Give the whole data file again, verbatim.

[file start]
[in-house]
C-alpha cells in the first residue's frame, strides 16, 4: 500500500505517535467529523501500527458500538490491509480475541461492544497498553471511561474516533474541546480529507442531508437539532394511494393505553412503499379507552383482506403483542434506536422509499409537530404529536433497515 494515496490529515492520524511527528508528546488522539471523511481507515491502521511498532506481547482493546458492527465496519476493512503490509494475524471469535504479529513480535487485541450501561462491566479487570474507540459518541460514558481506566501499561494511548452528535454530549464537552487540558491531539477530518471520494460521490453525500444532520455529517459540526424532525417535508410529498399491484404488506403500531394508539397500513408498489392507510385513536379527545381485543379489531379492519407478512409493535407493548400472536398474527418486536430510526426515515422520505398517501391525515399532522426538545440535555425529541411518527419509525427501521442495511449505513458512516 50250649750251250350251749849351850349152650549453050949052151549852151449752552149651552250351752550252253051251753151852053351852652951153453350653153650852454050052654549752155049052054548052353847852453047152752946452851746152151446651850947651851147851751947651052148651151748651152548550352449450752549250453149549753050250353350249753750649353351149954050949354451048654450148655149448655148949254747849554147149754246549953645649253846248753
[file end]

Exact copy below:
[in-house]
C-alpha cells in the first residue's frame, strides 16, 4: 500500500505517535467529523501500527458500538490491509480475541461492544497498553471511561474516533474541546480529507442531508437539532394511494393505553412503499379507552383482506403483542434506536422509499409537530404529536433497515 494515496490529515492520524511527528508528546488522539471523511481507515491502521511498532506481547482493546458492527465496519476493512503490509494475524471469535504479529513480535487485541450501561462491566479487570474507540459518541460514558481506566501499561494511548452528535454530549464537552487540558491531539477530518471520494460521490453525500444532520455529517459540526424532525417535508410529498399491484404488506403500531394508539397500513408498489392507510385513536379527545381485543379489531379492519407478512409493535407493548400472536398474527418486536430510526426515515422520505398517501391525515399532522426538545440535555425529541411518527419509525427501521442495511449505513458512516 50250649750251250350251749849351850349152650549453050949052151549852151449752552149651552250351752550252253051251753151852053351852652951153453350653153650852454050052654549752155049052054548052353847852453047152752946452851746152151446651850947651851147851751947651052148651151748651152548550352449450752549250453149549753050250353350249753750649353351149954050949354451048654450148655149448655148949254747849554147149754246549953645649253846248753